Meanwhile, the FCC agreed in May to cancel the deal after T-Mobile promised to build rural broadband and 5G, sell boost prepaid brands and keep prices for three years.

But advocates for public interests complained that the FCC terms did not solve the merger problem (raising prices, reducing wireless competition) and it was difficult for regulators to enforce.

The Attorney General from 13 states and the District of Columbia have filed a lawsuit to prevent the deal. They say they can't see the promised benefits, such as better networks in rural areas and overall faster service. I also worry that removing major wireless companies will reduce g competition and raise cell phone service prices, which will cause immediate damage to consumers.

They will not be satisfied with Friday's settlement. Some states involved in litigation were not part of that. New York State Attorney General Letitia James said in a statement: "We have serious concerns that the combination of this new fourth mobile player and the government's winners and losers will not deal with the damage of the merger to consumers, workers and innovation."

Dish is primarily a company in which the satellite TV business is decreasing. There is no wireless business, but over the last decade, it has spent more than $ 21 billion to accumulate large amounts of spectrum for wireless services. The wireless industry was actually skeptical of Dish's ambition to build wireless services. Instead, I guess you wanted to make money by selling the assets your company holds to other companies.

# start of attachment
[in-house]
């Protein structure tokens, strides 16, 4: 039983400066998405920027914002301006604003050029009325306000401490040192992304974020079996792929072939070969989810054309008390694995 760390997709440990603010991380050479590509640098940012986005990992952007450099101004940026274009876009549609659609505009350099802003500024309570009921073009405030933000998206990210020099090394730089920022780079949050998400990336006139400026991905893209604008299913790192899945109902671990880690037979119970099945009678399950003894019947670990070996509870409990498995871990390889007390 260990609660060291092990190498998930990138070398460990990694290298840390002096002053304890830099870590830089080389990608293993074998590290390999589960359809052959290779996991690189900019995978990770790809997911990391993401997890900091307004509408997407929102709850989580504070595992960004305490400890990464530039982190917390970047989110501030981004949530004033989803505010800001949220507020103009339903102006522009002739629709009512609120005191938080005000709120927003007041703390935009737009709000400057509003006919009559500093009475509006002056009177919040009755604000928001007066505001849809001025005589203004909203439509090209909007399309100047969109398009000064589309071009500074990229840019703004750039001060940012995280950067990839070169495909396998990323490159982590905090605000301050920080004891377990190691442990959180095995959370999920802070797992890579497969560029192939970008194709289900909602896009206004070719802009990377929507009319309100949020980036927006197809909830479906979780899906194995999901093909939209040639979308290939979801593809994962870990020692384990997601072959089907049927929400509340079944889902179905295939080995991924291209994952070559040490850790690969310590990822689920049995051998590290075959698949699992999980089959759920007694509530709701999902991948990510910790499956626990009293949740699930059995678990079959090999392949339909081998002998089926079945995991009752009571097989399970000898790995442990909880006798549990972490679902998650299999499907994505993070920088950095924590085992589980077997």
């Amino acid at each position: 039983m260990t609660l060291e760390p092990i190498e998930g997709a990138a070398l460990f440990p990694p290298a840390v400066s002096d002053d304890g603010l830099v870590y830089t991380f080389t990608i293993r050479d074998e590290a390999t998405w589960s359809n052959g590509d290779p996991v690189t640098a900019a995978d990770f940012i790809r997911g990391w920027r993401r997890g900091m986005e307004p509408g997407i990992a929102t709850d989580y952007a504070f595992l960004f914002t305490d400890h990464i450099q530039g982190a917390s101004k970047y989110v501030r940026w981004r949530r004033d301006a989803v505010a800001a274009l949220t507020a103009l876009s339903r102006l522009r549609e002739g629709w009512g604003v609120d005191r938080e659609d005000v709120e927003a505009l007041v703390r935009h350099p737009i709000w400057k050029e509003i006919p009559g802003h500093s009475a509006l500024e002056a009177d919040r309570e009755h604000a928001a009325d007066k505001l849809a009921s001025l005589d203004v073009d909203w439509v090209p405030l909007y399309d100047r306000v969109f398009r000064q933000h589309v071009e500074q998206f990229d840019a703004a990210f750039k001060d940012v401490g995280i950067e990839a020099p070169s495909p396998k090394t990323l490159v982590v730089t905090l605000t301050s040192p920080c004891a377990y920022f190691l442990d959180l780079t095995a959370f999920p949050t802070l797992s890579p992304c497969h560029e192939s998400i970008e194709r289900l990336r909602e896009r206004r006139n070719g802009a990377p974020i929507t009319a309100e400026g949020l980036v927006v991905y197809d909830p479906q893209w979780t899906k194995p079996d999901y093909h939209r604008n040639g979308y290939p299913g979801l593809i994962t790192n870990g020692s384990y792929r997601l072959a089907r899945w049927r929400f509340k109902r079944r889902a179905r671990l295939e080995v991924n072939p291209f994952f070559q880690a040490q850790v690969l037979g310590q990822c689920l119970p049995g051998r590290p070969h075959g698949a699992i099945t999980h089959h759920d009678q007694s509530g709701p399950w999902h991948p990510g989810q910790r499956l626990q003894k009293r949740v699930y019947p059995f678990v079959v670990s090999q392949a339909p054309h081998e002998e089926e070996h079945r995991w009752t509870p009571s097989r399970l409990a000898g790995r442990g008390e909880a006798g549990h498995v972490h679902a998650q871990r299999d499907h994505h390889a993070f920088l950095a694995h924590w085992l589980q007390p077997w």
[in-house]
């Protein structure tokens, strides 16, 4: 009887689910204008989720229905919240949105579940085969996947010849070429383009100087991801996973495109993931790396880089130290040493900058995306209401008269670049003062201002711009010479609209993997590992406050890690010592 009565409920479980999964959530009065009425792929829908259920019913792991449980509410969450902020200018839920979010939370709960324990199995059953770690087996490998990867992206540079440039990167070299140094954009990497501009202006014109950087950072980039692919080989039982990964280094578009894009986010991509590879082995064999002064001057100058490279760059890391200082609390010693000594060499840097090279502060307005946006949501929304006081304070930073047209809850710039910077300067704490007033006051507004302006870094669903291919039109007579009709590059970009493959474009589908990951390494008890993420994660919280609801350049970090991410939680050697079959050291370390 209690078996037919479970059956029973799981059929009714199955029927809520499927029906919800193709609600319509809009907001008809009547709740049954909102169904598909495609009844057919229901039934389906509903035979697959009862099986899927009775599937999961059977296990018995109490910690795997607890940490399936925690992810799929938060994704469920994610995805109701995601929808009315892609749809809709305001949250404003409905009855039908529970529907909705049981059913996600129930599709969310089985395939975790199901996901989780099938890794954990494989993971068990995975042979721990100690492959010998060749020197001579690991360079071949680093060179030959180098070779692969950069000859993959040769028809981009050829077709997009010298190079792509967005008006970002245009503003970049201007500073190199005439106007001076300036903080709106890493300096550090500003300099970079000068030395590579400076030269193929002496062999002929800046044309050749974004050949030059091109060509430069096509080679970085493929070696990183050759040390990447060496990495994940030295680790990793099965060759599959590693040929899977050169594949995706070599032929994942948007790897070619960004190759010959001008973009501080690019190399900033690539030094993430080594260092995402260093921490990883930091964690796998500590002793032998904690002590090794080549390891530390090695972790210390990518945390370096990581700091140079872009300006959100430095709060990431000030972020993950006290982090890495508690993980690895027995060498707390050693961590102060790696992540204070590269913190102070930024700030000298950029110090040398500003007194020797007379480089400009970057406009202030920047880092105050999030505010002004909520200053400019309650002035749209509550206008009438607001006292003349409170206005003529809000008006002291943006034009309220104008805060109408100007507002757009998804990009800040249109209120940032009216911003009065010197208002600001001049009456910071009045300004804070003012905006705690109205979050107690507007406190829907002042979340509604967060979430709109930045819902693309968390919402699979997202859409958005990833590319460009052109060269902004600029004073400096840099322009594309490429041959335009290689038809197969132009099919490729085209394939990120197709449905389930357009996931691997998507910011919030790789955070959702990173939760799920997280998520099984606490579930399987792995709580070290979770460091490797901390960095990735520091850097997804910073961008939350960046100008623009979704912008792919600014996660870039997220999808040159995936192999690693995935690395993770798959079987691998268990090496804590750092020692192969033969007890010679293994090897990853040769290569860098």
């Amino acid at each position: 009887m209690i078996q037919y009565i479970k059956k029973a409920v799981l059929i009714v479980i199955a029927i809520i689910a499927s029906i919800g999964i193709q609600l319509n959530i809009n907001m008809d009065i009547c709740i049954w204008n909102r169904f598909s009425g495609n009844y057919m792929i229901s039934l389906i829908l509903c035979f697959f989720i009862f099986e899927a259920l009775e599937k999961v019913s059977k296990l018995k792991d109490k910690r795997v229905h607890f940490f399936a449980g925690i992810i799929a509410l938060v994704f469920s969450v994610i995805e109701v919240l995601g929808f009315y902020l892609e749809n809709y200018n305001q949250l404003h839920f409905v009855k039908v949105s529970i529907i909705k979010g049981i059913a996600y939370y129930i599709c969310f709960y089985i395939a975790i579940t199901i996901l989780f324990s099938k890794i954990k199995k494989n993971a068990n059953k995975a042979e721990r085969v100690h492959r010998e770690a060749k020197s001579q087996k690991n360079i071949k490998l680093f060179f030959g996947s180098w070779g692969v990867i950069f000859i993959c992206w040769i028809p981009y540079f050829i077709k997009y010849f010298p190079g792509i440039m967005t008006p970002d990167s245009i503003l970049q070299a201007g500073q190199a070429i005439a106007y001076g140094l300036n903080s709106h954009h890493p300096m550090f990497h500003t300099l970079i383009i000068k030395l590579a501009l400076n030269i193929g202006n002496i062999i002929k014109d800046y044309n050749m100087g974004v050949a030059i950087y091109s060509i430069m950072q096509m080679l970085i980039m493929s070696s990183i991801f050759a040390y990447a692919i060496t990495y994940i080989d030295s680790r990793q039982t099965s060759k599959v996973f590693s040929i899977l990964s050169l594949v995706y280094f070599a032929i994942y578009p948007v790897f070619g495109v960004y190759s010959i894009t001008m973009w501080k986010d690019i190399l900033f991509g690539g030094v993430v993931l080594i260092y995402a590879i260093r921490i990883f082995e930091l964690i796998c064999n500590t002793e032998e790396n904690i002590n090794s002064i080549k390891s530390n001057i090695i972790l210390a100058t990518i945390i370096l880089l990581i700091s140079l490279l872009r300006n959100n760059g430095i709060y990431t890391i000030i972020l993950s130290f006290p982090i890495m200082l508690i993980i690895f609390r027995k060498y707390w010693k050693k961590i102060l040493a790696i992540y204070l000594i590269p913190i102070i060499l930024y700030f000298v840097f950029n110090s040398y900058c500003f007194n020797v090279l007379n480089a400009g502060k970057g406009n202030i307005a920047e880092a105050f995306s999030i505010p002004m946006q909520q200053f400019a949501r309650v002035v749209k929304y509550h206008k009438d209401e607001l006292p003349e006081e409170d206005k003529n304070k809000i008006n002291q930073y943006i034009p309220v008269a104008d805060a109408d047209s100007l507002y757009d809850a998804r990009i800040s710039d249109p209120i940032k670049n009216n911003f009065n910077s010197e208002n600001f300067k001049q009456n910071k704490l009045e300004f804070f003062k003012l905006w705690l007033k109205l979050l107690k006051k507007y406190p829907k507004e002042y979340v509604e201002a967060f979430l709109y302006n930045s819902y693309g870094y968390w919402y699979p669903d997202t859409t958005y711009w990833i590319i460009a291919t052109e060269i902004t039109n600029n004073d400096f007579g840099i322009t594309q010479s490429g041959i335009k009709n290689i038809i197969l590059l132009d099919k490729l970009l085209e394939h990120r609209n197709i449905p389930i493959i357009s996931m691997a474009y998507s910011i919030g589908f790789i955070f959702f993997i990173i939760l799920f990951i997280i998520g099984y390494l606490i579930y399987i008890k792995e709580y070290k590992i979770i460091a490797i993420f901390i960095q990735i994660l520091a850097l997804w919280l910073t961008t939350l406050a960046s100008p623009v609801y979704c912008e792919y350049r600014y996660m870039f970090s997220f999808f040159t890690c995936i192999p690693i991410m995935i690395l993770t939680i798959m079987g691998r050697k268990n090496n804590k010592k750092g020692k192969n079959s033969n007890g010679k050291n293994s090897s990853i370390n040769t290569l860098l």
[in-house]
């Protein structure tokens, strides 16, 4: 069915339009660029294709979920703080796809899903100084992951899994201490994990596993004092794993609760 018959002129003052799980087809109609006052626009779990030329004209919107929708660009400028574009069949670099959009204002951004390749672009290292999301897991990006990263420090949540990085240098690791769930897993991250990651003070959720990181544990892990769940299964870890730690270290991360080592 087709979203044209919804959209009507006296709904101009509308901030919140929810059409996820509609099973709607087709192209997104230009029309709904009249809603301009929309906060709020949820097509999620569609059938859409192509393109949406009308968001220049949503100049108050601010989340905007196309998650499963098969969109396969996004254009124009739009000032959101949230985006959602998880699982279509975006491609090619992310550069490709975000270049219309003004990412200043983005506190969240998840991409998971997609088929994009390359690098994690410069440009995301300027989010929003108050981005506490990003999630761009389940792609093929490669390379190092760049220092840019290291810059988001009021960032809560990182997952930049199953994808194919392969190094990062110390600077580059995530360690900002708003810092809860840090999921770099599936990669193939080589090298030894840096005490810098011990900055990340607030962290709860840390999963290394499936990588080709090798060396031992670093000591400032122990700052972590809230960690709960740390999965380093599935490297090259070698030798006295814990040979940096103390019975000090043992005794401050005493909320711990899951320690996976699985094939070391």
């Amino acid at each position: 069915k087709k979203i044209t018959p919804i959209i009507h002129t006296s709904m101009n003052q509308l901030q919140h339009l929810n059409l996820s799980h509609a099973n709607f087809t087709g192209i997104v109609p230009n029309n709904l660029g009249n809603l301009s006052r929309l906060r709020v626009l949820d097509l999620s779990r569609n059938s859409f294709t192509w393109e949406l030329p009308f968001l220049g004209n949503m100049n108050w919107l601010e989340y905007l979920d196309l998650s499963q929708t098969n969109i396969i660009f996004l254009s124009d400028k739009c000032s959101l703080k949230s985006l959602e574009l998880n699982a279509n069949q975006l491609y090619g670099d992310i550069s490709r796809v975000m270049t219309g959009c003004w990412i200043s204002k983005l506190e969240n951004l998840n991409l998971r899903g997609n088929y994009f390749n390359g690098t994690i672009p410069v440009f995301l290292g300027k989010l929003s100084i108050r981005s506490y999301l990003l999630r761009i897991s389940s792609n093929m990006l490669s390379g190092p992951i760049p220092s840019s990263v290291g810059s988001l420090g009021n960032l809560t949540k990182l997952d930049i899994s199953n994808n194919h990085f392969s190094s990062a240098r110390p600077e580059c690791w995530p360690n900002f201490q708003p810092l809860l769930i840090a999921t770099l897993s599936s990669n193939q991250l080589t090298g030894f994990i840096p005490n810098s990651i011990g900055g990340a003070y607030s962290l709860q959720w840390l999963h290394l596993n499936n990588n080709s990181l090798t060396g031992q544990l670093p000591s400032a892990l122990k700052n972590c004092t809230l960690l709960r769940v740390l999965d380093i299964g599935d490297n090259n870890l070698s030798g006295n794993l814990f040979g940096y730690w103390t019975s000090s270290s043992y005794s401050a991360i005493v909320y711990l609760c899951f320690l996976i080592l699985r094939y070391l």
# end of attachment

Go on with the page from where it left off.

The long-term communications analyst, Roger Entner, founder of Recon Analytics, reported in an interview before the Justice Department announced. Many terms have been leaked to the press beforehand. Replaced with a weaker one on the plate.

No. 4 As a wireless provider, Sprint has thousands of stores and other distribution points, as well as cellular networks. While T-Mobile offers the option to take over some shops and cell sites that take over over the next five years, the plate has none of them. Entner said it would cost hundreds of billions of dollars to build and maintain retail operations and networks. He doubts whether Dish can do it alone or find a richer company that can help it as the core business declines.

But New Street Research analysts say Dish can build a cheaper network and offer customers a lower rate plan. It can still take years.

George Slover, senior policy advisor at Consumer Reports, said in an interview earlier that the current structure of the four competitors is working. He said it is not the same to reduce what enables competitors without infrastructure at present. "At some point dicing can be a competitive network, but it doesn't exist now."

Japanese giant SoftBank owns Sprint and German Deutsche Telekom owns T-Mobile. SoftBank will continue to own and influence 27% of the new large T-Mobile, but will not control the company.


Abel reported in New York. AP Technology Writer Mae Anderson contributed to this report in New York.